"Stop playing with your head, please," I typed to Friend when informed me that she was picking at the scab she obtained when she hit her head while trying to put out the fire in her freezer. "I should get you one of those cones they put on animals," I threatened. "We could cut out a little hole so you could see out the front - to type and to view your bench - but it would be high enough that you couldn't itch your scab. Then I'd lock you in and keep the key."
The thought made me laugh until I started to cough (which doesn't take much today - I'm still miserable with this virus that seems to have migrated to my chest). Then she said something about me being kinky. I denied it because it was unfair - I had no nefarious purposes for the head cone! - but it also made me laugh.
I took a phone call from my parents, departing my office to stand outside in the sunshine under the guise of getting better reception. They were running far earlier than I expected since Dad started work at 1:30 this morning.
"I was going to have dinner with Friend and meet the new cat," I told them and they agreed that I should take my time. So I did, wandering across campus while lifting my face to the sun and inhaling the breeze that smells like spring - grass and soil and life. I picked up a textbook I should have bought ages ago (and the grant paid for it). Then I fetched Friend and we stopped for Greek food.
"You have like," I paused for effect as I later sprawled on Friend's couch while she curled in a chair across the room, "a zillion cats, yet here we sit, neither of us with a single feline. Come on!"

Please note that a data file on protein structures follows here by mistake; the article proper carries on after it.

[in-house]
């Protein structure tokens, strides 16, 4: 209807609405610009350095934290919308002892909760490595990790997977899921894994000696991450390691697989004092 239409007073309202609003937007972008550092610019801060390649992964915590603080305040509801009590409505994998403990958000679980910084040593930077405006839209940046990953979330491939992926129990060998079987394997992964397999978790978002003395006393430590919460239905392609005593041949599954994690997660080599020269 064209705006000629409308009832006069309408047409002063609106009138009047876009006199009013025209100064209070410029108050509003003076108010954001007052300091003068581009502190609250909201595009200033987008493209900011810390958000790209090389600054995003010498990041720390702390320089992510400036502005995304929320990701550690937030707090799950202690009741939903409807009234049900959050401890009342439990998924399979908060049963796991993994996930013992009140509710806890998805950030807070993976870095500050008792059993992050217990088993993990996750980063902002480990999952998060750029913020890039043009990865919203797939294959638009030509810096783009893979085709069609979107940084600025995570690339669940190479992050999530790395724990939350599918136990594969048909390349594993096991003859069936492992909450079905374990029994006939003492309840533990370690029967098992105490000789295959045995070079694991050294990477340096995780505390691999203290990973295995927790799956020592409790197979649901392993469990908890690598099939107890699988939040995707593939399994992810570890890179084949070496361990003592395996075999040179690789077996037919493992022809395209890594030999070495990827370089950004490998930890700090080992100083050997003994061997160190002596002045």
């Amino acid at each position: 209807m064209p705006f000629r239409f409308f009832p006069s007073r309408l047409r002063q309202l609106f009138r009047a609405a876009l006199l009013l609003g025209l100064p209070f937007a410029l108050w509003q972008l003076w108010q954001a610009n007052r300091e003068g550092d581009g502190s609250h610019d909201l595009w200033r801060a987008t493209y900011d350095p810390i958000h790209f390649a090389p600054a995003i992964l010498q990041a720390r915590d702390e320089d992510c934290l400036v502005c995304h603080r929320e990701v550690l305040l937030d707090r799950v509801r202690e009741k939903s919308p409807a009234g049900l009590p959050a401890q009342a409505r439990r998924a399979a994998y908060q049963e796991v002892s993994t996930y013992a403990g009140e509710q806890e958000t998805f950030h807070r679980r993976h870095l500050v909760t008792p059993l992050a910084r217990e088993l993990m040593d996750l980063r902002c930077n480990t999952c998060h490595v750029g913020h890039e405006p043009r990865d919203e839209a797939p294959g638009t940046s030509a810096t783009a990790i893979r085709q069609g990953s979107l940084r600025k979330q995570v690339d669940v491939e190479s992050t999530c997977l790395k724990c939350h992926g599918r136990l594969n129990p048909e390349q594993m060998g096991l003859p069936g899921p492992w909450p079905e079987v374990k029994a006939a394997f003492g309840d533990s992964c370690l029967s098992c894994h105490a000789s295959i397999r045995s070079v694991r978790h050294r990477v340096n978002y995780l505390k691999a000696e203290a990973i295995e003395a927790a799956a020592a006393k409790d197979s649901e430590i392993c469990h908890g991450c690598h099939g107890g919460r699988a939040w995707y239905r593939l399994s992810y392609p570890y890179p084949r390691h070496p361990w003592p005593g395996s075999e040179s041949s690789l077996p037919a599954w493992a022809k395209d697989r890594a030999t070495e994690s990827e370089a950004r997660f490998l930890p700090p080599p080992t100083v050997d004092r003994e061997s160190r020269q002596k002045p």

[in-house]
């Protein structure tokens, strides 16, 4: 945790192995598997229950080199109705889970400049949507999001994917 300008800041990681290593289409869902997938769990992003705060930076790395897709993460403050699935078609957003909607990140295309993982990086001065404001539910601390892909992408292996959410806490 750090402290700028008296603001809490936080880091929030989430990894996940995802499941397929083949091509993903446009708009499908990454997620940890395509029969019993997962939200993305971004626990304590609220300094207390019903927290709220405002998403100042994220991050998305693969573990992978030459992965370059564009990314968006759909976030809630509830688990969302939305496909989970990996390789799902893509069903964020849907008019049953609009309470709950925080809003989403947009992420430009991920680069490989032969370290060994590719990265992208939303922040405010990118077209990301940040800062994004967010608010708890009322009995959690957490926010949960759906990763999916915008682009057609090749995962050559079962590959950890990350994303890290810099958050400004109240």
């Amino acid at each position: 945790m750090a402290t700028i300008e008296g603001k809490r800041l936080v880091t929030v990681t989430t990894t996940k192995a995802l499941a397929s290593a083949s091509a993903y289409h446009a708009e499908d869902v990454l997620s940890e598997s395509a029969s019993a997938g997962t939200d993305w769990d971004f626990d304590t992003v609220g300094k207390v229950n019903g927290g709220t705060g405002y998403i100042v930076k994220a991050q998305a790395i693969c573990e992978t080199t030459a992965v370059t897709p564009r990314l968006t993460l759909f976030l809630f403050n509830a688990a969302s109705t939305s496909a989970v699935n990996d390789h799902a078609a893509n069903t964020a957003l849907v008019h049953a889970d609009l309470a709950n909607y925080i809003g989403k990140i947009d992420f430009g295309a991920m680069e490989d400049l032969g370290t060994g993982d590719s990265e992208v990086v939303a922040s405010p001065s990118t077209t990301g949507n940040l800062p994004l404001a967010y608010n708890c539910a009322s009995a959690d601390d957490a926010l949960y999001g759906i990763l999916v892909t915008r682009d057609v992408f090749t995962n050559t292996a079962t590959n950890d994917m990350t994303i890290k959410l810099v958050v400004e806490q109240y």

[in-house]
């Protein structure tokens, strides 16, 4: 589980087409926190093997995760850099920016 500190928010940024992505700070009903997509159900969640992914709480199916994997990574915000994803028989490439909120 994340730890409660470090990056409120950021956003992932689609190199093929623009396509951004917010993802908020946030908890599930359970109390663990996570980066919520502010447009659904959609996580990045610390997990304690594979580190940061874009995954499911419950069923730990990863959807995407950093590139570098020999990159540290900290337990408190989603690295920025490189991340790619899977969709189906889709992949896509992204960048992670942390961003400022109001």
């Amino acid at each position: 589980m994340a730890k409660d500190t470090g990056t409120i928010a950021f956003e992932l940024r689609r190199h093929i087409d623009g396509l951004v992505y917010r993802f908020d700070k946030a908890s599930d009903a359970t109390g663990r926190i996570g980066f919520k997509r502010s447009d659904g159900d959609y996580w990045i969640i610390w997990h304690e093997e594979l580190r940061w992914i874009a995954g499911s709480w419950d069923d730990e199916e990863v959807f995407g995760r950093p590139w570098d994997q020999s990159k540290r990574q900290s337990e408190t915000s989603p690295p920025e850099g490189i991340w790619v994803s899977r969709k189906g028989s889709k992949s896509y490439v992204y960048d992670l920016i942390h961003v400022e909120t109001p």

She eventually placed the newest member of her household in my lap. He's darling and very handsome with his silky coat and strong features. So I cooed and petted him as I always do with animals and was a bit taken aback by his reaction.
"OK, sweetheart," I said, "I think my arm just wants to be friends." I glanced up for Friend and looked back down at her cat as he licked the inside of my elbow and kneaded my forearm. "He's rather... affectionate," I told her as I bent my arm to stop the licking and smiled down at my new admirer.
"Yes," she offered dryly. "All the time." I nodded, feeling relieved I was not so special after all. We soon were back in the car to meet my parents in the small structure I call home. I got hugs and kisses and sorted through my new Longaberger basket filled with Easter treats. Chocolate and new, soft pajamas and good measuring cups (I didn't have any) and a few new pens and new movies to watch.
Tomorrow there's a birthday party for Little Cousin as she turns 3 (between the Nyquil and the party hats, I might burn out here soon - my life is that exciting and cool). I have much work that I'm actually eager to do and plan to enjoy entertaining my parents. Then there's Easter on Sunday - I will make dinner (which could be fabulous and could be, well, not so great. Did I ever tell you guys about the hard-as-a-rock brownies and incredibly runny frosting? Homemade doesn't trump inedible as it turns out.) and we'll go to church and it should be a peaceful day.
So this Friday was, for me, quite good.